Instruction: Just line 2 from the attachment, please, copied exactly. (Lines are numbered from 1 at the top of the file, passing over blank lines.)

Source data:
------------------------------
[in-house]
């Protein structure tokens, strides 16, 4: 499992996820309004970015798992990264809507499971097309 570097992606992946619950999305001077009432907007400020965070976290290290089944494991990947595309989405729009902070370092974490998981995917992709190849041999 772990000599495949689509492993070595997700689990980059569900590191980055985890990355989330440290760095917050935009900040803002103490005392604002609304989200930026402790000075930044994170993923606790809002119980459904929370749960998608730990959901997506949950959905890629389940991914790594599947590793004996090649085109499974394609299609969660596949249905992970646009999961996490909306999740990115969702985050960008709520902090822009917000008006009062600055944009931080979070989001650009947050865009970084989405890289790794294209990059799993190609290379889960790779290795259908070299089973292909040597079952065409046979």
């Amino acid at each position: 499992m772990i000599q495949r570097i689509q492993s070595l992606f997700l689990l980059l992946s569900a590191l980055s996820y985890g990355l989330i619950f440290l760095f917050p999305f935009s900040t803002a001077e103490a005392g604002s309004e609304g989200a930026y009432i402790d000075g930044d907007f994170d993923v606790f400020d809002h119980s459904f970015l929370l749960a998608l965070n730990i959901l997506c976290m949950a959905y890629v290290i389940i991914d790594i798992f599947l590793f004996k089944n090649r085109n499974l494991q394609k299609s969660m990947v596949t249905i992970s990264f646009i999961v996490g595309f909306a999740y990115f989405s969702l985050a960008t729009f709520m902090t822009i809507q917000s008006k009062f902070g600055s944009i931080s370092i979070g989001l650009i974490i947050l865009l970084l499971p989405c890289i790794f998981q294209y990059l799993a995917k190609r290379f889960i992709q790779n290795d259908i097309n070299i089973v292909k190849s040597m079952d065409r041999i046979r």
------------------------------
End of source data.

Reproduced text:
């Protein structure tokens, strides 16, 4: 499992996820309004970015798992990264809507499971097309 570097992606992946619950999305001077009432907007400020965070976290290290089944494991990947595309989405729009902070370092974490998981995917992709190849041999 772990000599495949689509492993070595997700689990980059569900590191980055985890990355989330440290760095917050935009900040803002103490005392604002609304989200930026402790000075930044994170993923606790809002119980459904929370749960998608730990959901997506949950959905890629389940991914790594599947590793004996090649085109499974394609299609969660596949249905992970646009999961996490909306999740990115969702985050960008709520902090822009917000008006009062600055944009931080979070989001650009947050865009970084989405890289790794294209990059799993190609290379889960790779290795259908070299089973292909040597079952065409046979």